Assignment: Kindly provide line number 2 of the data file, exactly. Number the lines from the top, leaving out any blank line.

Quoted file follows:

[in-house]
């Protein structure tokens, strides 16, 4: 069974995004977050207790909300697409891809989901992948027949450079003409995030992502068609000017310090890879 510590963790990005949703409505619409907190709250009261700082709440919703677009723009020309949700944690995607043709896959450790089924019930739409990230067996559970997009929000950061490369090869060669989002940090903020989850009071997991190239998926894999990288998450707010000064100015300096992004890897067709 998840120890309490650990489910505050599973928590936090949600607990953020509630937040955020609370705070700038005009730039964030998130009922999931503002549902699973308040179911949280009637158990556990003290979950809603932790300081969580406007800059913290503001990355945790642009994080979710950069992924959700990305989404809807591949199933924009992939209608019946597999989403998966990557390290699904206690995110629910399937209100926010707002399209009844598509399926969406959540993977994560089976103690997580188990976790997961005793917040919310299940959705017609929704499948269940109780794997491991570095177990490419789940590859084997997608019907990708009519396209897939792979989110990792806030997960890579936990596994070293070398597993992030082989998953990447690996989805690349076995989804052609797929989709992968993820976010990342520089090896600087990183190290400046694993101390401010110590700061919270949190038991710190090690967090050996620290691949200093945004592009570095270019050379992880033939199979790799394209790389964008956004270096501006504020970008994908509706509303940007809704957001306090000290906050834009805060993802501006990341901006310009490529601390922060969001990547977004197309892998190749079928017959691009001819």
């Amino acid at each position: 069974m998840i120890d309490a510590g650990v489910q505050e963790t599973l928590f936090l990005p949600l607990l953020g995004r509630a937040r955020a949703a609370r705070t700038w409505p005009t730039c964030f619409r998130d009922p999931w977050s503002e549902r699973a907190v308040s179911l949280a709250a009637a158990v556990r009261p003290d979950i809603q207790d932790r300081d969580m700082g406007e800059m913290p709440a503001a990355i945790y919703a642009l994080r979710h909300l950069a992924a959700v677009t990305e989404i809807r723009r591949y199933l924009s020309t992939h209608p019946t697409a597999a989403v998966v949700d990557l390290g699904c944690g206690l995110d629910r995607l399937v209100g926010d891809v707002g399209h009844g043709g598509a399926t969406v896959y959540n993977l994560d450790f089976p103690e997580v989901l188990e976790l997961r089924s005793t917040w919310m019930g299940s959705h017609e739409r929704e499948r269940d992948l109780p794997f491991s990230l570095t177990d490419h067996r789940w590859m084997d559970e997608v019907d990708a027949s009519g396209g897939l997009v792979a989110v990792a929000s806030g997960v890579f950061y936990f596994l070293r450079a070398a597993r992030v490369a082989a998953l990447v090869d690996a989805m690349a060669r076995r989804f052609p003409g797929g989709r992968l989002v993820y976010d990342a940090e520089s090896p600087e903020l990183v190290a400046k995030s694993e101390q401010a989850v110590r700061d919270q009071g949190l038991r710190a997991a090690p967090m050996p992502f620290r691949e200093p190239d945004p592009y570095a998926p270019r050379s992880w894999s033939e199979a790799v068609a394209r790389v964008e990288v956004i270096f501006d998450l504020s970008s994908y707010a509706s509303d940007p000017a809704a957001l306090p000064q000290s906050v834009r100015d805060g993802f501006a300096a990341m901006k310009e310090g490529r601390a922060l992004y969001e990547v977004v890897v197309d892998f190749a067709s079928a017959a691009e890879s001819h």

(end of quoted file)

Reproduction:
């Protein structure tokens, strides 16, 4: 069974995004977050207790909300697409891809989901992948027949450079003409995030992502068609000017310090890879 510590963790990005949703409505619409907190709250009261700082709440919703677009723009020309949700944690995607043709896959450790089924019930739409990230067996559970997009929000950061490369090869060669989002940090903020989850009071997991190239998926894999990288998450707010000064100015300096992004890897067709 998840120890309490650990489910505050599973928590936090949600607990953020509630937040955020609370705070700038005009730039964030998130009922999931503002549902699973308040179911949280009637158990556990003290979950809603932790300081969580406007800059913290503001990355945790642009994080979710950069992924959700990305989404809807591949199933924009992939209608019946597999989403998966990557390290699904206690995110629910399937209100926010707002399209009844598509399926969406959540993977994560089976103690997580188990976790997961005793917040919310299940959705017609929704499948269940109780794997491991570095177990490419789940590859084997997608019907990708009519396209897939792979989110990792806030997960890579936990596994070293070398597993992030082989998953990447690996989805690349076995989804052609797929989709992968993820976010990342520089090896600087990183190290400046694993101390401010110590700061919270949190038991710190090690967090050996620290691949200093945004592009570095270019050379992880033939199979790799394209790389964008956004270096501006504020970008994908509706509303940007809704957001306090000290906050834009805060993802501006990341901006310009490529601390922060969001990547977004197309892998190749079928017959691009001819």